Some of the herbs we use every day for cooking and aromatherapy may have unexpected health benefits, according to new American research.
Researchers from the University of Illinois have found that rosemary, oregano and marjoram contain therapeutic compounds which work in a similar way to commonly prescribed drugs, and could potentially help people manage type 2 diabetes.
According to NHS statistics, around 2.9 million people in the UK are living with the condition, with a further 850,000 possibly not yet diagnosed, so a development like this could be very exciting. Some people manage their symptoms with lifestyle and diet changes, but some also have to use medication to control their blood sugar, so herbs may well be an ideal alternative to costly prescription drugs, and a great addition to existing dietary changes.
Recent studies have shown herbs may provide a more natural and cost-effective way than prescription medications to keep glucose levels under control, and so the research team decided to investigate the herbs’ healing properties further.
The research paper, which was written by Professor Elvira de Mejia, from the Department of Food Science and Human Nutrition at the University of Illinois, and her colleagues, looked into the properties of Greek oregano, marjoram, rosemary and Mexican oregano. Extracts of each plant were studied, both in their easily available dried form and as specially greenhouse grown plants, and compared against each other for their ability to inhibit two enzymes that affect the way which insulin is secreted and signalled in the body (DPP-IV and PTP1B).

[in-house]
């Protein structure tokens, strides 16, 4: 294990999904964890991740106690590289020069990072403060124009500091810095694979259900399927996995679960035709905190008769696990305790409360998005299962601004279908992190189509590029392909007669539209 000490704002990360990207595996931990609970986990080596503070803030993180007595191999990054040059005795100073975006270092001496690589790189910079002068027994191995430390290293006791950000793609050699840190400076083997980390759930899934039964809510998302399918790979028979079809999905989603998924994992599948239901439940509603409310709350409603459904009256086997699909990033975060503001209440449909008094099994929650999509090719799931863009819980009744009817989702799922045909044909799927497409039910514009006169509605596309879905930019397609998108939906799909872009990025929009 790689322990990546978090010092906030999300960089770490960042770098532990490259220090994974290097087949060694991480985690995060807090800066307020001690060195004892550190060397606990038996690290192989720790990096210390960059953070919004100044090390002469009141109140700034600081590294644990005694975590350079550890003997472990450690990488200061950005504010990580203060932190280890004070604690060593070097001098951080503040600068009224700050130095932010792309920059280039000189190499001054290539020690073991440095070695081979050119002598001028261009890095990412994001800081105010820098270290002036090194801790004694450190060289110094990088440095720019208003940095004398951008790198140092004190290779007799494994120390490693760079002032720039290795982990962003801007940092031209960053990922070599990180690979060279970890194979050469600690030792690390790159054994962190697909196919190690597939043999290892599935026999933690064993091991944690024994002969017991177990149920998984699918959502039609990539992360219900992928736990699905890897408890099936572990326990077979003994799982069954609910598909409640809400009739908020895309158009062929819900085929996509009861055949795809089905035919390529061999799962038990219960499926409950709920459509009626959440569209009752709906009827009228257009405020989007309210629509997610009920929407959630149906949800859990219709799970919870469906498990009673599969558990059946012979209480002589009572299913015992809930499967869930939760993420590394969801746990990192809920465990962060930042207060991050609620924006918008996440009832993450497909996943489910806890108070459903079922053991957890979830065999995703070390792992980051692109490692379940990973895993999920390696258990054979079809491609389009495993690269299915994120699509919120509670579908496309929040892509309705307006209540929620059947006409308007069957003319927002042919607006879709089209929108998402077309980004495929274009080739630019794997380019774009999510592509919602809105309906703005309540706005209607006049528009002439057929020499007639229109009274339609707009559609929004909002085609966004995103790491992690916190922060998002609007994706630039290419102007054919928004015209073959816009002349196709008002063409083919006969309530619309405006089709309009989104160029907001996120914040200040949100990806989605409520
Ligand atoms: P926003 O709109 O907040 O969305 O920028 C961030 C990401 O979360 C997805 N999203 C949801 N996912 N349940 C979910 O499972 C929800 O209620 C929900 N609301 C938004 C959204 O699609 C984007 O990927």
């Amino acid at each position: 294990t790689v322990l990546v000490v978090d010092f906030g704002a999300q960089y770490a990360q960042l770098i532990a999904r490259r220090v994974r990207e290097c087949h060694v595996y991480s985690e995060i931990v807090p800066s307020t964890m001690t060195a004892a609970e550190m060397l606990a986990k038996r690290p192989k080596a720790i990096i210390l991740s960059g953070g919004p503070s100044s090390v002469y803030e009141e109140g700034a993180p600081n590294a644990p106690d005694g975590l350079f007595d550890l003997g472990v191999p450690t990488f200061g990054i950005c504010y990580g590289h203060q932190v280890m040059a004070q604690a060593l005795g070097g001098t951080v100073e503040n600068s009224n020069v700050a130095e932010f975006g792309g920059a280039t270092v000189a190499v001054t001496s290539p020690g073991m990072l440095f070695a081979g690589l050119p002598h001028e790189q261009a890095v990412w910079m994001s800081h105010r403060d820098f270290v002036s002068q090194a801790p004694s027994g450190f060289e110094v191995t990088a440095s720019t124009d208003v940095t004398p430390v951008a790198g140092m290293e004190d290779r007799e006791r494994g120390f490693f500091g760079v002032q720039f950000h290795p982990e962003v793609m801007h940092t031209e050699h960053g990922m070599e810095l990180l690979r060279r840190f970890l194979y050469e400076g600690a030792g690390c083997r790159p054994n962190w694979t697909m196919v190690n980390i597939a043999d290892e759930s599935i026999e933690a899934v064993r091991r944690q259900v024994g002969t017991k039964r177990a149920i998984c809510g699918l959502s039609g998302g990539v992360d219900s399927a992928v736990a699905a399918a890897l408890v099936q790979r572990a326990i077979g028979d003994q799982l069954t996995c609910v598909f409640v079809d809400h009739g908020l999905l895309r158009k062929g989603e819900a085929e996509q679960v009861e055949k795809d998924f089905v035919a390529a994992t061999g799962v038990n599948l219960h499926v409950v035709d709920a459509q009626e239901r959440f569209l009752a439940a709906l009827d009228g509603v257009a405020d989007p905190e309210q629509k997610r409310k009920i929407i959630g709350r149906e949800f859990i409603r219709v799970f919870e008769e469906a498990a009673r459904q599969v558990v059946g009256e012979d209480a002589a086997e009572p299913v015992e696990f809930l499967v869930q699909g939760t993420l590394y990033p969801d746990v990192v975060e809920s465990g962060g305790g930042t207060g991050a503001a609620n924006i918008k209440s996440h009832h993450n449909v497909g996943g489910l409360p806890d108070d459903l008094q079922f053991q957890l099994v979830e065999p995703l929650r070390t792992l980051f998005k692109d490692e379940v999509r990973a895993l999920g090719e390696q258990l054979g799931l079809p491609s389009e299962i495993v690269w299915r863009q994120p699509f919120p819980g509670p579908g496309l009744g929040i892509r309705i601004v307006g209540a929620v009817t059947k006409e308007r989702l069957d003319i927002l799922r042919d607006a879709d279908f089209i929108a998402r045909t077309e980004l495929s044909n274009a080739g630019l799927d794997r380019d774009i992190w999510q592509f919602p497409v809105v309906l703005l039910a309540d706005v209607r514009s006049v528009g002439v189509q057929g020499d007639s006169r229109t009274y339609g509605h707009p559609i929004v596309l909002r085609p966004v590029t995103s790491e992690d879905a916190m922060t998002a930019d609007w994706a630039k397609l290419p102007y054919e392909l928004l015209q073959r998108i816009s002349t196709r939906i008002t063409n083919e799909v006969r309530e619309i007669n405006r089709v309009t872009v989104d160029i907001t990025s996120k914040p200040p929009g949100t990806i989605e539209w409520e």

These enzymes are important to scientists studying diabetes, and have long been the enzymes that researchers have focused on when they’ve been trying to create new drugs to combat the condition. Metformin works on DPP-IV, also known as DPP-4, but scientists are still stumped in their quest to come up with a drug that can inhibit PTP1B.
Encouragingly, studies of the herbs indicated that while extract of greenhouse grown Mexican oregano, rosemary and marjoram worked best to inhibit DPP –IV, the compounds found in marjoram, oregano and rosemary all seemed to have an ability to inhibit both the enzymes. All of the greenhouse-grown herbs contained more polyphenols and flavonoids than their freeze dried counterparts, but extracts from the dried versions were actually found to be better inhibitors of PTP1B.
With such encouraging results, the team has been spurred on to call for more studies into the ways that using compounds found in everyday culinary herbs can be used to help reduce the risk of type 2 diabetes .
The findings were reported in the Journal of Agricultural and Food Chemistry.